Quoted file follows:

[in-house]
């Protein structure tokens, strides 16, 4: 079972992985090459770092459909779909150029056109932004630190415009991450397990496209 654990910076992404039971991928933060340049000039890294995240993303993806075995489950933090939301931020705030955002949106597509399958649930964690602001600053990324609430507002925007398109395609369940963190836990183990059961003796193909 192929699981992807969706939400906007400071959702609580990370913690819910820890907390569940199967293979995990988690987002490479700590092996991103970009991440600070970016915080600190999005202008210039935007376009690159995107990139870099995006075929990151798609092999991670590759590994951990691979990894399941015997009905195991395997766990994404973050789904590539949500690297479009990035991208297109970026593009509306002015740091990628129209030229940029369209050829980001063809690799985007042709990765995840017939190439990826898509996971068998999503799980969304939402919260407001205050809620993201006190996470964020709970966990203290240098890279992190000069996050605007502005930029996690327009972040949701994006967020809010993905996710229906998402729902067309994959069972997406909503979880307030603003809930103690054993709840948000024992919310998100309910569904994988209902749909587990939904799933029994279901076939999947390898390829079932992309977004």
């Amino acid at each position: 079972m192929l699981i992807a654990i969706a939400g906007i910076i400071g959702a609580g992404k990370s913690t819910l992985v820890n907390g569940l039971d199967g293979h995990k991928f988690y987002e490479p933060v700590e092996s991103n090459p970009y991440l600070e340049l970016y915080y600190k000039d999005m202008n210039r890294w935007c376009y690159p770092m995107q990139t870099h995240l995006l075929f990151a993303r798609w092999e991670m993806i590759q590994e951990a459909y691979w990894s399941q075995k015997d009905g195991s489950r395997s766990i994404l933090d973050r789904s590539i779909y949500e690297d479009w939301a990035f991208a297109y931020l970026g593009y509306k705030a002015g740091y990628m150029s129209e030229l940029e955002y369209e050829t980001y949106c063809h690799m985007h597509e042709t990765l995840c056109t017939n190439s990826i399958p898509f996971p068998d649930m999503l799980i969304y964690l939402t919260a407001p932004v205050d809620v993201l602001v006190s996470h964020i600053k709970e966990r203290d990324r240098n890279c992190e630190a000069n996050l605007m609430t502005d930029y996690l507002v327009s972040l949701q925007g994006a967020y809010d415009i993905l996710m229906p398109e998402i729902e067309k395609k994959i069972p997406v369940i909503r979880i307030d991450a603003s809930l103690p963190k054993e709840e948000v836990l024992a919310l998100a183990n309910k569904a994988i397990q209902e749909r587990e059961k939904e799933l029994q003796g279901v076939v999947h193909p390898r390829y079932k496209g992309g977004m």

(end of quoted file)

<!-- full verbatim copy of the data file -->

[in-house]
């Protein structure tokens, strides 16, 4: 079972992985090459770092459909779909150029056109932004630190415009991450397990496209 654990910076992404039971991928933060340049000039890294995240993303993806075995489950933090939301931020705030955002949106597509399958649930964690602001600053990324609430507002925007398109395609369940963190836990183990059961003796193909 192929699981992807969706939400906007400071959702609580990370913690819910820890907390569940199967293979995990988690987002490479700590092996991103970009991440600070970016915080600190999005202008210039935007376009690159995107990139870099995006075929990151798609092999991670590759590994951990691979990894399941015997009905195991395997766990994404973050789904590539949500690297479009990035991208297109970026593009509306002015740091990628129209030229940029369209050829980001063809690799985007042709990765995840017939190439990826898509996971068998999503799980969304939402919260407001205050809620993201006190996470964020709970966990203290240098890279992190000069996050605007502005930029996690327009972040949701994006967020809010993905996710229906998402729902067309994959069972997406909503979880307030603003809930103690054993709840948000024992919310998100309910569904994988209902749909587990939904799933029994279901076939999947390898390829079932992309977004």
């Amino acid at each position: 079972m192929l699981i992807a654990i969706a939400g906007i910076i400071g959702a609580g992404k990370s913690t819910l992985v820890n907390g569940l039971d199967g293979h995990k991928f988690y987002e490479p933060v700590e092996s991103n090459p970009y991440l600070e340049l970016y915080y600190k000039d999005m202008n210039r890294w935007c376009y690159p770092m995107q990139t870099h995240l995006l075929f990151a993303r798609w092999e991670m993806i590759q590994e951990a459909y691979w990894s399941q075995k015997d009905g195991s489950r395997s766990i994404l933090d973050r789904s590539i779909y949500e690297d479009w939301a990035f991208a297109y931020l970026g593009y509306k705030a002015g740091y990628m150029s129209e030229l940029e955002y369209e050829t980001y949106c063809h690799m985007h597509e042709t990765l995840c056109t017939n190439s990826i399958p898509f996971p068998d649930m999503l799980i969304y964690l939402t919260a407001p932004v205050d809620v993201l602001v006190s996470h964020i600053k709970e966990r203290d990324r240098n890279c992190e630190a000069n996050l605007m609430t502005d930029y996690l507002v327009s972040l949701q925007g994006a967020y809010d415009i993905l996710m229906p398109e998402i729902e067309k395609k994959i069972p997406v369940i909503r979880i307030d991450a603003s809930l103690p963190k054993e709840e948000v836990l024992a919310l998100a183990n309910k569904a994988i397990q209902e749909r587990e059961k939904e799933l029994q003796g279901v076939v999947h193909p390898r390829y079932k496209g992309g977004m």